Nortel Networks may have no choice but to sell off key parts of its business, industry analysts said after reports that the company is in talks with competitors to do just that.
Nortel has had discussions with rival vendors about buying both its mobile infrastructure business and its enterprise networks unit, The Wall Street Journal reported Wednesday in an article that cited unnamed sources familiar with the matter. The company filed for bankruptcy protection in January after struggling with a financial scandal and a string of financial losses.
It has already sold its application acceleration business and pulled out of the mobile WiMax market, along with announcing thousands of layoffs, though it is reconsidering the possible sale of its metro Ethernet unit. When it filed for bankruptcy, Nortel said it expected to emerge from a reorganization as a more focused and financially sound operation. But selling the wireless and enterprise divisions would gut the once-giant communications technology company. Nortel is a significant player in the areas of carrier wireless infrastructure in which it still competes, and it has a large customer base for its corporate phone and data networks.
Without those two businesses, Nortel would be a collection of operations including its metro Ethernet business -- if that is not sold -- traditional wireline carrier equipment and consulting services.
Bankruptcy law requires that Nortel's affairs be resolved in a way that delivers the maximum value to bondholders and others to whom the company owes money, JMP Securities analyst Sam Wilson pointed out. In many bankruptcy cases, that involves keeping the company intact and making them shareholders. But if Nortel can realize more value by selling off its biggest businesses, it has to do so, he said. Wilson believes parts of the company will be sold.
Other observers agreed.
"I don't think there's any way Nortel can make it without splitting up," said Yankee Group analyst Zeus Kerravala. And the wireless and enterprise units are the most promising candidates. "There are only so many parts of the business that have value," he said.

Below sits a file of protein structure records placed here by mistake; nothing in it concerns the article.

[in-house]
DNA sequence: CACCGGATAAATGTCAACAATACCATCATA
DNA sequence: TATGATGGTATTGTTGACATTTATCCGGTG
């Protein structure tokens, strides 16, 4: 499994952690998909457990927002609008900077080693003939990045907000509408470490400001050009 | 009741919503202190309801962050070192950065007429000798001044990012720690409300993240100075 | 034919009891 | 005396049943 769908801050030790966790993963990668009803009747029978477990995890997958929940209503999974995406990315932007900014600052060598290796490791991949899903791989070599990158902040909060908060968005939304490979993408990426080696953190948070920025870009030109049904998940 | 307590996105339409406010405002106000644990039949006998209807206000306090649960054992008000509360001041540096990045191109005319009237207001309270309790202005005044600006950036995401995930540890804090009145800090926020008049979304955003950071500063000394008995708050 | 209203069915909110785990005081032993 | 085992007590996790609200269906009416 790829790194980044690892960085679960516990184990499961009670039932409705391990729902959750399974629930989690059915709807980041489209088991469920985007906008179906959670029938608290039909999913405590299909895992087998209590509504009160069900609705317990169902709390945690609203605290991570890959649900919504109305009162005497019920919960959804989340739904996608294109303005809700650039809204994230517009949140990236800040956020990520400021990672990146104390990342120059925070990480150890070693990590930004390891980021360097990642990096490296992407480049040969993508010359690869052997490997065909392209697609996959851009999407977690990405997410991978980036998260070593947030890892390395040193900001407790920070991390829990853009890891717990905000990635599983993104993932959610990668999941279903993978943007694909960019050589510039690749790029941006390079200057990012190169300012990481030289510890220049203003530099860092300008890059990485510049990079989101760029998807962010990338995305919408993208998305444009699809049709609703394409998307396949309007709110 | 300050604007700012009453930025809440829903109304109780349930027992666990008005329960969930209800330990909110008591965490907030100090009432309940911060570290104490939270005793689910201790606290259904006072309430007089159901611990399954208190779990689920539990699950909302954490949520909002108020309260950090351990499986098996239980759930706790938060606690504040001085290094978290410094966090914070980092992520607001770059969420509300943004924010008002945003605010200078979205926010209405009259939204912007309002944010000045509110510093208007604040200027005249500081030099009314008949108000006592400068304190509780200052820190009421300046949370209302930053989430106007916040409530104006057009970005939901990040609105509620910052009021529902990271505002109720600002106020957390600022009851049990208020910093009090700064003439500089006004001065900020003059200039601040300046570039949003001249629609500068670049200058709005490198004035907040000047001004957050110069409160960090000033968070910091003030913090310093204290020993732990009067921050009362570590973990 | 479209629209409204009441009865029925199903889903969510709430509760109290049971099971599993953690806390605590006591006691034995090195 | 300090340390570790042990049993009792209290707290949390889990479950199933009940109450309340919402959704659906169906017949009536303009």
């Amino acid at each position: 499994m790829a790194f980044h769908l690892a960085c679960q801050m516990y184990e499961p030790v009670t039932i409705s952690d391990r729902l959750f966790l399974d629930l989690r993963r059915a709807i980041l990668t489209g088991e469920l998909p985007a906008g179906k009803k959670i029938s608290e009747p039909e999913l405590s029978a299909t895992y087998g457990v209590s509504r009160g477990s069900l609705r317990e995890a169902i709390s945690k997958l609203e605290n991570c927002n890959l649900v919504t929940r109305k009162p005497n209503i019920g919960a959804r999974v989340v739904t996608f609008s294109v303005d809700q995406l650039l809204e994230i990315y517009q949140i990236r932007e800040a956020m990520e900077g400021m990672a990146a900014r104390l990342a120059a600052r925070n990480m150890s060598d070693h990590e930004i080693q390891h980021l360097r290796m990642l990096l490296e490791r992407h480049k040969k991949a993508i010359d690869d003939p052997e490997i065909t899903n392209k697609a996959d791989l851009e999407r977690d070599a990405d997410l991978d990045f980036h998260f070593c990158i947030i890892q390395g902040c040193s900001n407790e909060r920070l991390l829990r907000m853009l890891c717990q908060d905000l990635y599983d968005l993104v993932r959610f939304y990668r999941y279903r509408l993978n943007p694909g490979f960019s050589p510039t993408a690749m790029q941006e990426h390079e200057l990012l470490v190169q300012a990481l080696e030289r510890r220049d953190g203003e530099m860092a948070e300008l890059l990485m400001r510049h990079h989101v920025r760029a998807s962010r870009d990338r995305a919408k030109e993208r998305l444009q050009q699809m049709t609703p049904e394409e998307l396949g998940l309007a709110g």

The main draw for Nortel's enterprise business might be its roster of customers, according to Kerravala. Avaya, the main rival to Cisco Systems in IP (Internet Protocol) telephony, has a hard time attracting new customers because it's perceived as a legacy equipment company, he said. (Avaya traces its roots to the old U.S. Bell System.) Buying Nortel would give them easy access to companies that use that company's gear today.
Cisco itself might be a plausible buyer for Nortel's wireless business, said IDC analyst Godfrey Chua. Nortel has a well-respected product portfolio in both CDMA (Code-Division Multiple Access) and GSM (Global System for Mobile Communications) and related 3G (third-generation) systems, he said. Cisco sells mobile operators gear for the core of their networks, such as routers, but not the actual wireless base stations at the edge that communicate with subscribers' devices. The edge is where cellular companies make roughly 60 percent to 70 percent of their network investment, so it could be a lucrative piece of the pie for Cisco as operators migrate to 4G, he said.
"Carriers just don't think of Cisco when they think of 4G," Chua said. With both the core and the edge, "they could potentially have a huge business on their hands."
For Cisco, Nortel would not be a very expensive company to buy, even outright, Chua said. When its shares on the New York Stock Exchange stopped trading the day before the bankruptcy filing, they were worth only $0.32 each. But the real cost lies in the pension obligations built up by the company over a history of more than a century.
"It's the debt burden you'd have to take on that's really making it hard to sell Nortel now," Chua said.
For customers, the hardest part is waiting.
"It's hard to invest in any product Nortel has, because you just don't know what the company is going to have in its portfolio post-restructuring," Kerravala said. But he thinks whatever happens will be resolved within a year.
For potential acquirers, it will all come down to striking the right price, JMP Securities' Wilson said.
"It'll be a messy situation all around. Interesting, but messy," Wilson said.